Officially, AMD does not support Ryzen CPUs on Windows 7. Given that Microsoft has essentially ended support for the OS, this is the type of response we expect from AMD – Intel has also stopped officially supporting Windows 7 on the newest platforms as well. 'Official' is a general term: some special customers may receive extended lifetime support, or drivers currently out in the ecosystem still work on the platforms. Official support refers to driver updates and perhaps security updates, but there’s nothing to stop you trying to install an OS to either system or platform.

For clarification, we did not converse with AMD in writing this piece. AMD's formal position on Windows 7 on Ryzen is that it is unsupported, and as a result this means they will not provide support around it. There may also be other methods to install an unsupported OS, however here are a few solutions.

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I know all about all of this information.  It is a subject I have *thoroughly* researched.  I've spoken many times about the CPU/hardware chipset cutoff for Windows 7 and how Microsoft colluded with AMD and Intel, convincing them not to release chipset drivers for Windows 7 (even though fundamentally there is no difference with regards to hardware compatibility between Windows 7 and Windows 10; in fact many drivers designed only for Windows 10 will install and function perfectly in Windows 7 just by modifying the OS requirements in the manifest).

Windows 7 support was supposed to end with Intel's 7th generation (Kaby Lake, which is what I have; an i7-7700K), however since there exist drivers for the Z370 chipset for Windows 7 (drivers Intel provided against Microsoft's wishes, likely at the request of OEM's), you can actually get Windows 7 to install on Intel's 8th gen platform (Coffee Lake; i.e. the 8700K/8086K and lower) and even 9th gen (though the motherboard's chipset must be Z370; the newer Z390 platform is NOT supported) so in theory you could install Windows 7 on a Z370 system with Intel's latest i9-9900K/KS 8 core/16 thread CPU.

For graphics drivers, I don't know what kind of shape AMD is in these days (I don't think they provide Windows 7 drivers for their latest Navi GPUs), however Nvidia provides drivers for their entire RTX 20 series desktop graphics cards so in theory a person could install Windows 7 on a Z370 system with a 9900K/KS and a 2080Ti or even a Titan RTX (currently the most powerful graphics card in existence for gaming).

Eventually newer hardware will not be supported; Intel's 10th gen chips won't have Windows 7 drivers, and while there are ways to get Windows 7 installed on Ryzen, I doubt it would work on an X570 motherboard (though you could install it on an X470 motherboard and install a Ryzen 3000 series CPU since they are compatible with the older motherboards).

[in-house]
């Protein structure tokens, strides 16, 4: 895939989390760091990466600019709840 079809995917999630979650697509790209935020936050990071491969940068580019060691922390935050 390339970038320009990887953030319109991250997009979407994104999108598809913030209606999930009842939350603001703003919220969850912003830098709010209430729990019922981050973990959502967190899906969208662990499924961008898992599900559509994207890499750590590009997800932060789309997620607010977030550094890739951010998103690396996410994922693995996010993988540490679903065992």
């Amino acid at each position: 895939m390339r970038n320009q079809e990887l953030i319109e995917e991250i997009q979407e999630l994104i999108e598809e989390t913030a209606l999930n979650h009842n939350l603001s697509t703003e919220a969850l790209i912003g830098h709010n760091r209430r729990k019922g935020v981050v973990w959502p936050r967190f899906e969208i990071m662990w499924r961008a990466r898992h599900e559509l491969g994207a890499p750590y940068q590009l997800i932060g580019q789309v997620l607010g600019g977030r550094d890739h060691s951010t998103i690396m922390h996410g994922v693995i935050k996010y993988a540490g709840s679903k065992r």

Either way it doesn't matter.  I have 7 and I'm sticking with it as long as I can.  Eventually I will have to decide what to do as either my system fails or becomes too obsolete to be useful, however that day is still quite a while away I'm sure (my specs are in my signature below if you click the spoiler tag to reveal them).  I have successfully kept all of my systems free of any malware for the past 15 years or more, including against countless unpatched 0-days that Microsoft and other vendors hadn't patched yet because I am cautious and I go way above and beyond standard security protocols in locking down my devices.  I worked for Malwarebytes as QA, was Product Manager for all of their products and have spent years studying PC security and privacy; in fact it is for this very reason that I refuse to run Windows 10 because the risk it poses to my privacy and the usability of my PC is far greater than any new vulnerabilities that might go unpatched in Windows 7 once Microsoft ends support for the OS and right now Linux is not a viable alternative because it still has far too many issues and compatibility problems.  Once I can no longer obtain new hardware to install Windows 7 on and my current device dies or is no longer fit for my purposes I will have to reassess the situation, but that is a long ways off I believe, especially since I purchased multiple extra Windows 7 licenses in preparation for the future (meaning if I had to buy a system off the shelf today and install Windows 7 on it to replace 10 I could as long as it has a compatible chipset; and of course I could always build my own system with off the shelf components as long as I select a compatible motherboard).

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@exile360 hmm. no doubt. you seem well equipped to push the limits.. but a newbie, non-techs will find find it difficult to stick with an unsupported OS and rather go with the flow and ultimately Win 10 will be embraced by many users of older versions and I would rather stick with nix..

Edited by sman

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Of course.  I don't expect most users to stay with Windows 7.  It wouldn't be viable.  Not only due to security, but also because of the future compatibility issues they are going to have as third party software vendors gradually drop support for the aging OS.  It likely won't happen as quickly as it did for XP only because there is virtually no difference between Windows 10 and Windows 7 when it comes to application compatibility (aside from DX12 for the games that use it of course and don't also offer alternative options like DX11, Vulkan or OpenGL).